Grit, Luck and Money

More people are going to college than ever before, but a lot of them aren’t finishing. Low-income students, in particular, struggle to get to graduation. Only 9 percent complete a bachelor’s degree by age 24. Why are so many students quitting, and what leads a few to beat the odds and make it through?

In this documentary, American RadioWorks correspondent Emily Hanford introduces us to young people trying to break into the middle class, teachers trying to increase their chances and researchers investigating the nature of persistence.

Track

Bastille Day

Artist

Rush

Album

Caress of Steel

For they marched up to Bastille Day
La guillotine claimed her bloody prize
Hear the echoes of the centuries
Power isn’t all that money buys.

When Rachel Smith’s older sister was a second-semester high school senior, she and her classmates started to “senior slide.” They had been going to school for 13 years, graduation was on its way, and heck, it was warm outside. So when one of her teachers found her students unprepared for class, and announced: “I know everyone has been giving up on you for your entire life, but I’m not going to give up on you,” the students in the class were offended.

They were being lazy; not hopeless.

According to Rachel, who is the chief poet at Kenwood Academy’s Epic Sound slam poetry team, that kind of thing happens a lot when privileged young people come to teach in what she calls “inner city” schools. So Rachel decided to write a poem about it.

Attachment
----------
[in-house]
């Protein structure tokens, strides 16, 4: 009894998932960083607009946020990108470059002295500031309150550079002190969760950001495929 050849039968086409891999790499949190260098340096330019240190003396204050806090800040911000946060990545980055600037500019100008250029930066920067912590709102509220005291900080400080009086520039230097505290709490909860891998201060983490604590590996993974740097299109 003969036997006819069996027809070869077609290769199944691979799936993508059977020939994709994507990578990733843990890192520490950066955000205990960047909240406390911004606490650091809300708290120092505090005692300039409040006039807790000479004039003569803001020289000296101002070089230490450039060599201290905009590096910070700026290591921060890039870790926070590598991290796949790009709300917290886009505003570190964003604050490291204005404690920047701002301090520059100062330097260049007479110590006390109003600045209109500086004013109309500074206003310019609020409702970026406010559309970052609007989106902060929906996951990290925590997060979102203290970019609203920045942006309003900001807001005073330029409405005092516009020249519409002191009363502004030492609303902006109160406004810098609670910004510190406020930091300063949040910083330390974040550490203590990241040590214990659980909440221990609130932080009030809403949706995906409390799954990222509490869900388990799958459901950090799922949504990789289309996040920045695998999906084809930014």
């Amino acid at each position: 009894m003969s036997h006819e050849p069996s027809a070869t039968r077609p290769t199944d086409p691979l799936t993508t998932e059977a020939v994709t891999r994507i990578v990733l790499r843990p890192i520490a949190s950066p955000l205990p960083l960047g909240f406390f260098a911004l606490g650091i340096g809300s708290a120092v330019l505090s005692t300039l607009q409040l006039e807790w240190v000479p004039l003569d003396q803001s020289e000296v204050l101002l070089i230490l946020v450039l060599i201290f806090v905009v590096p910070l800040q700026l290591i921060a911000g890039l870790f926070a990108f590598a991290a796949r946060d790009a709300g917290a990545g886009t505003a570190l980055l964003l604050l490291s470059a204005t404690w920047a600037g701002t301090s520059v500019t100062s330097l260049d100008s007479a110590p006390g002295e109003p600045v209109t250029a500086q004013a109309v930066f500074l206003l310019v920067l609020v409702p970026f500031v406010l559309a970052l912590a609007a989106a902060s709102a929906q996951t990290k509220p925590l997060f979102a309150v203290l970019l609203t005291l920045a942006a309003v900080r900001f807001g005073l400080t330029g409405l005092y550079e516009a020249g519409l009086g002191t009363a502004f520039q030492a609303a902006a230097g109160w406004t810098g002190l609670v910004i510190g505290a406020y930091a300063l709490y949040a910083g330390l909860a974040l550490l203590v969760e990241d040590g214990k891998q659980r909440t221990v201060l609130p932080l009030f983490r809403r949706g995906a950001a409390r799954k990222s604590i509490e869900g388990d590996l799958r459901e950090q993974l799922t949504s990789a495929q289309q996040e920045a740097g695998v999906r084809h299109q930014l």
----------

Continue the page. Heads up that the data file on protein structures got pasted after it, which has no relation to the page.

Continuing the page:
Track

Modem dialup

jtotheizzoe:

Pshhhkkkkkkrrrrkakingkakingkakingtshchchchchchchchcch*ding*ding*ding”


That’s how Alexis Madrigal describes the distinctive sound of a dial-up modem connection sequence (which you can listen to up top). You really must read his write-up of what the sound means, a unique look at “endangered sounds”.

It’s a wonderful essay, both a piece of technology education (just what are those bleeps and squawks for, anyway?), and a journey of nostalgia for a certain generation (including me). When the Internet at Home™ was a new and novel thing, when you spent two hours installing that awful AOL or CompuServe portal to the tinyweb from a glossy CD-ROM included with your new computer, when you told your whole family that you were getting online so they wouldn’t pick up the phone (multiple phone lines were a luxury unto themselves), when you spent days devising the perfect instant messager screen-name only to find that it was taken (Solution: add “x_x” or “99”), or when you crawled USENET boards looking for the perfect cheats to beat that level of Duke Nukem that was just out of reach … this sound was our universal passageway to that world. 

It’s meaning to us was a complete mystery, while at the same time being as familiar as any voice.

Anyway, go read it. The young will learn something new, the slightly less young will smile with remembrances infinite. 

gjmueller: memmmmorrrrrrriiiieeeeeeeees light the corners of my miiiiiiind. The old rule was a watched modem never connected. #truth